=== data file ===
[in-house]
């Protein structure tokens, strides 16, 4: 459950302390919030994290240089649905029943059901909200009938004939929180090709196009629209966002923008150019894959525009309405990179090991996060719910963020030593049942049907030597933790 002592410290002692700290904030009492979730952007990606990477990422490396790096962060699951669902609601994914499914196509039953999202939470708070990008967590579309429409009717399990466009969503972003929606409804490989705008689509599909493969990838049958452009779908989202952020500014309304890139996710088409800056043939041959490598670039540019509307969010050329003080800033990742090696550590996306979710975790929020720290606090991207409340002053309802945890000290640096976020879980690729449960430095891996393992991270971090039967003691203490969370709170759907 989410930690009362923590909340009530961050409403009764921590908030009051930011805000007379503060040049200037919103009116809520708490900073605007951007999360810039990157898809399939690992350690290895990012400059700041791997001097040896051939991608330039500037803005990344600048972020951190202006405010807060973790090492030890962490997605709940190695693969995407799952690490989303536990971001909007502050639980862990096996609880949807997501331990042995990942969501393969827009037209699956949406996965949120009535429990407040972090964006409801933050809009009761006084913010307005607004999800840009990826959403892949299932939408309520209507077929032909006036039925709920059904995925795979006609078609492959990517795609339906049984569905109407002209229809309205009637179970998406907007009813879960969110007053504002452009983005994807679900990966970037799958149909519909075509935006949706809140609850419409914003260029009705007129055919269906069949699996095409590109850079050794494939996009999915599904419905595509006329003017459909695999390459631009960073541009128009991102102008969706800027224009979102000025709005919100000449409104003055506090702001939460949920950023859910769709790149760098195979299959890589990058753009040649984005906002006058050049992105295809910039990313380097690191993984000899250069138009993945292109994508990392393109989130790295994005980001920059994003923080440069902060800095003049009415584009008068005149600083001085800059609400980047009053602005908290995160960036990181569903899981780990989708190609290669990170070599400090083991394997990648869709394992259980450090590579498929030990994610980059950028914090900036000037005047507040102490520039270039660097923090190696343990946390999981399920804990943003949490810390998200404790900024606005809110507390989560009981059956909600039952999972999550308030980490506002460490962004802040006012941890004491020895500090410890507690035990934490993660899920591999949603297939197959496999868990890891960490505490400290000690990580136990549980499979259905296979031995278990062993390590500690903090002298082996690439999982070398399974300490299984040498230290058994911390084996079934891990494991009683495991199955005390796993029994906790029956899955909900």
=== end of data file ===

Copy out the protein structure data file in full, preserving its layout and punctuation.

[in-house]
């Protein structure tokens, strides 16, 4: 459950302390919030994290240089649905029943059901909200009938004939929180090709196009629209966002923008150019894959525009309405990179090991996060719910963020030593049942049907030597933790 002592410290002692700290904030009492979730952007990606990477990422490396790096962060699951669902609601994914499914196509039953999202939470708070990008967590579309429409009717399990466009969503972003929606409804490989705008689509599909493969990838049958452009779908989202952020500014309304890139996710088409800056043939041959490598670039540019509307969010050329003080800033990742090696550590996306979710975790929020720290606090991207409340002053309802945890000290640096976020879980690729449960430095891996393992991270971090039967003691203490969370709170759907 989410930690009362923590909340009530961050409403009764921590908030009051930011805000007379503060040049200037919103009116809520708490900073605007951007999360810039990157898809399939690992350690290895990012400059700041791997001097040896051939991608330039500037803005990344600048972020951190202006405010807060973790090492030890962490997605709940190695693969995407799952690490989303536990971001909007502050639980862990096996609880949807997501331990042995990942969501393969827009037209699956949406996965949120009535429990407040972090964006409801933050809009009761006084913010307005607004999800840009990826959403892949299932939408309520209507077929032909006036039925709920059904995925795979006609078609492959990517795609339906049984569905109407002209229809309205009637179970998406907007009813879960969110007053504002452009983005994807679900990966970037799958149909519909075509935006949706809140609850419409914003260029009705007129055919269906069949699996095409590109850079050794494939996009999915599904419905595509006329003017459909695999390459631009960073541009128009991102102008969706800027224009979102000025709005919100000449409104003055506090702001939460949920950023859910769709790149760098195979299959890589990058753009040649984005906002006058050049992105295809910039990313380097690191993984000899250069138009993945292109994508990392393109989130790295994005980001920059994003923080440069902060800095003049009415584009008068005149600083001085800059609400980047009053602005908290995160960036990181569903899981780990989708190609290669990170070599400090083991394997990648869709394992259980450090590579498929030990994610980059950028914090900036000037005047507040102490520039270039660097923090190696343990946390999981399920804990943003949490810390998200404790900024606005809110507390989560009981059956909600039952999972999550308030980490506002460490962004802040006012941890004491020895500090410890507690035990934490993660899920591999949603297939197959496999868990890891960490505490400290000690990580136990549980499979259905296979031995278990062993390590500690903090002298082996690439999982070398399974300490299984040498230290058994911390084996079934891990494991009683495991199955005390796993029994906790029956899955909900």